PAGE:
11. Image Descriptions/Captions
  12. If you’re inserting an image into a blog post (which is usually always an excellent addition to a post) be sure to add a relevant, keyword-rich description on the backend (for sure) and a relevant, keyword-rich caption on the reader-facing side (if it’s right for the post). These are opportunities to insert evermore keywords into your post, AND if your image doesn’t show up for some reason (weird server stuff, broken link, etc.) at least the description of the image will appear, and your reader will know what it’s supposed to be.

A Blog Post is Not an Article

Blog posts should not be written like articles (i.e. text, text, and more text with no subheadings). The established blogging format is to have multiple headings (H2 or H3) throughout the post–one every two-three paragraphs will do. As mentioned earlier, these headings should contain keywords and sum up the copy that follows (like little newspaper headlines). Google is looking at these for clues as to what the content is about.

How to Know if You’ve Got Good SEO

There are a number of plugins you can install that will support your SEO efforts. Personally, I’m a huge fan of Yoast: a WordPress SEO plugin. It’s what we use to optimize the CC: PDX blog posts and it basically holds your hand through each post: telling you what’s wrong, how you can improve it, and how your posts rate.
To give you an idea of how helpful Yoast (and I’m sure other plugins are great too) is to a blogger, here’s what the backend looks like:

Yoast SEO Manager

Yoast SEO Manager

It puts all the SEO boxes you need to fill in all in one place. It even tells you how well you did using the focus keyword/keyphrase. If you missed something, those green yes’s would be red no’s. This is great because it allows you to tweak your content until you hit the right SEO sweet spot.

Yoast SEO Page Analysis

Yoast SEO Page Analysis

The Page Analysis tab gives you a more detailed description of what you’ve done well in the post and what you could improve upon. This post has more green lights than orange and red. Success! That’s good enough for us. If you’re a perfectionist who needs to hit green on everything every time…Yoast can help you get there.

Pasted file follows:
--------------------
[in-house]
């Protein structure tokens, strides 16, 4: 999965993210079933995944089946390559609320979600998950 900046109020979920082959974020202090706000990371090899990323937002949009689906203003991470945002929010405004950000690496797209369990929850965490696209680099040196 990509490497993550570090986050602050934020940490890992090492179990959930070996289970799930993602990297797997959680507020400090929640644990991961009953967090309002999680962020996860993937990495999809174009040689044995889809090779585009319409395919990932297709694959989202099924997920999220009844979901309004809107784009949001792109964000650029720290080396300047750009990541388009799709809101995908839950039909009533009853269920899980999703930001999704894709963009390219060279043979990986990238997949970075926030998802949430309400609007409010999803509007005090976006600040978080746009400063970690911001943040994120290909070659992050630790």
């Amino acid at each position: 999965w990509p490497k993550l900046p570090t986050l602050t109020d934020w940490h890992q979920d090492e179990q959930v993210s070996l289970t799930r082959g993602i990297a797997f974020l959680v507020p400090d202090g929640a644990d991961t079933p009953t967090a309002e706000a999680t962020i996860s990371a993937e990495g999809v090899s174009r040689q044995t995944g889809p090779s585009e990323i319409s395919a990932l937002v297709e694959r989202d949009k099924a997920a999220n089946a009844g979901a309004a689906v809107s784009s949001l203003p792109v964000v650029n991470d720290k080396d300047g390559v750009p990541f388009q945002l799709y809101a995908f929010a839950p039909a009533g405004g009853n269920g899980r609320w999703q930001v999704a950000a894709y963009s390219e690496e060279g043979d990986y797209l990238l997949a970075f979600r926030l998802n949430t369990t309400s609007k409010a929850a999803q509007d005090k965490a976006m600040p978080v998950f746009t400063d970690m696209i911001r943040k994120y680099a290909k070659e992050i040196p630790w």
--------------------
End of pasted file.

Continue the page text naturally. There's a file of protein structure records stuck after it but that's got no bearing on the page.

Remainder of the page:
The Benefits of SEO

All this search engine optimization of your blog posts helps increase the audience who’ll read them. What you want is for Google to know what the post is specifically about, and decide that your post is high quality enough to return it in the results of a visitor’s keyword search.

A few other SEO things I didn’t touch on are the tags and categories you can add to the backend of your posts, and keyword research tools like Google AdWords. Do explore these areas.

A Word About Yoast

In addition to being an awesome WordPress plugin, Yoast also has a robust blog that goes in depth about each of the areas we discussed above and much much more about SEO. If you’re using WordPress, my best advice is to install Yoast, blog, and learn by experimentation. There’s an art to blogging, but there’s also a science to it. The more you know about both sides of the coin, the more powerful a blogger you’ll be. (And no, I’m not a Yoast affiliate. Just a true believer.)

Is there anything else about blog post SEO that should be included here? SEO hacks, useful articles, tools, or resources?

Untangle Your Freelancing Money Knots

The Copywriter Conclave of Portland will host its first event of 2015 on Thursday, February 5th at Forge Portland.  The event features Shell Tain, a veteran life coach and money knot “untangler.”

Untangle Your Freelancing Money Knots

Shell Tain

The event is designed for Portland freelancers and business owners, helping to untangle the “money knots” we find ourselves in.  Some examples would include what to charge prospects (or even regular clients), how to negotiate more effectively, and how to avoid the feast/famine work cycle.

Below is a brief Q&A with CCPDX President Amber James on why Shell Tain’s event is sponsored by CCPDX.

What led to requesting Shell Tain as the presenter for CCPDX’s first event of 2015?

A while back I asked our members to share ideas for event speakers. Member Sheila Ashdown knew of Shell Tain and recommended her. Considering the work Shell does (helping people live better lives by unpacking and overcoming their hang-ups around money), she’s a perfect speaker for the Conclave and for all the self-employed professionals in Portland.

What “money knots” do you notice freelancers running into?

There are only a few, but they’re biggies: the ability to set competitive rates and stick to them, giving yourself a well-deserved raise, and negotiating contracts with confidence. For the most part, we’ve been trained to be very polite and accommodating, to not fight over money or push back too hard when someone want to pay us less. That’s a bad habit for a self-employed professional because if you don’t get paid, [your business] can’t thrive.

How do you think this event can help the freelance community in Portland?

This event will do two primary things:

1) Give freelancers permission to question their money habits and thoughts around money; and

2) Make them aware of Shell, and the services and advice she has to offer the community. Portland has a wealth of freelance resources and educational professionals ready to assist. Shell is one of them, and I’m extremely excited to learn from her.


Want to meet Shell Tain, The Untangler?

Register here for the event

5:30-7:30 p.m. on Thursday, February 5th

Free food and libations

Easy access to bike racks and nearby parking lots and garages